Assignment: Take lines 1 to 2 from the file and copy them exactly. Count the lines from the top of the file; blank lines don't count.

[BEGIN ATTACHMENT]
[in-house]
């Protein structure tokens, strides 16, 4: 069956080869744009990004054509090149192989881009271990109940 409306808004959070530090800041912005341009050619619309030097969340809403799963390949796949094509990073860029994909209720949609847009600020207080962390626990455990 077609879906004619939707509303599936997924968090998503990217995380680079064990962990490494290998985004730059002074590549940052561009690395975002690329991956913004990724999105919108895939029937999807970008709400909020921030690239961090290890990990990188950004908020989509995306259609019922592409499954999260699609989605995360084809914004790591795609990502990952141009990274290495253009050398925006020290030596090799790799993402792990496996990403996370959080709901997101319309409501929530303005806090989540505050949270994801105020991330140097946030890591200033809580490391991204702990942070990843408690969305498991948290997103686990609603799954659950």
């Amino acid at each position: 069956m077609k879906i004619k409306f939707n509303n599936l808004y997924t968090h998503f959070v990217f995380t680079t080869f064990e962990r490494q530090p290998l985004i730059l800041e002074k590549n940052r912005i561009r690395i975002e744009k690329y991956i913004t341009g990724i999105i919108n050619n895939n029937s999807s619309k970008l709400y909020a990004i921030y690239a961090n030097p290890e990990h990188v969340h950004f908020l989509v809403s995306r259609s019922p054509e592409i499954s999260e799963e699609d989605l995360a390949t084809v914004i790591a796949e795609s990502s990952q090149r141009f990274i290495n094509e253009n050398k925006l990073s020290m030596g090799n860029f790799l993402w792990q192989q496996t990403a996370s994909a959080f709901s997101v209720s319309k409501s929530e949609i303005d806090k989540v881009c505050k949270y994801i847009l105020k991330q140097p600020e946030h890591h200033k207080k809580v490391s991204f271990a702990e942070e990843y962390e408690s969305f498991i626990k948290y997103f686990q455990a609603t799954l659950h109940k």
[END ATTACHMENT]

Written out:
[in-house]
């Protein structure tokens, strides 16, 4: 069956080869744009990004054509090149192989881009271990109940 409306808004959070530090800041912005341009050619619309030097969340809403799963390949796949094509990073860029994909209720949609847009600020207080962390626990455990 077609879906004619939707509303599936997924968090998503990217995380680079064990962990490494290998985004730059002074590549940052561009690395975002690329991956913004990724999105919108895939029937999807970008709400909020921030690239961090290890990990990188950004908020989509995306259609019922592409499954999260699609989605995360084809914004790591795609990502990952141009990274290495253009050398925006020290030596090799790799993402792990496996990403996370959080709901997101319309409501929530303005806090989540505050949270994801105020991330140097946030890591200033809580490391991204702990942070990843408690969305498991948290997103686990609603799954659950």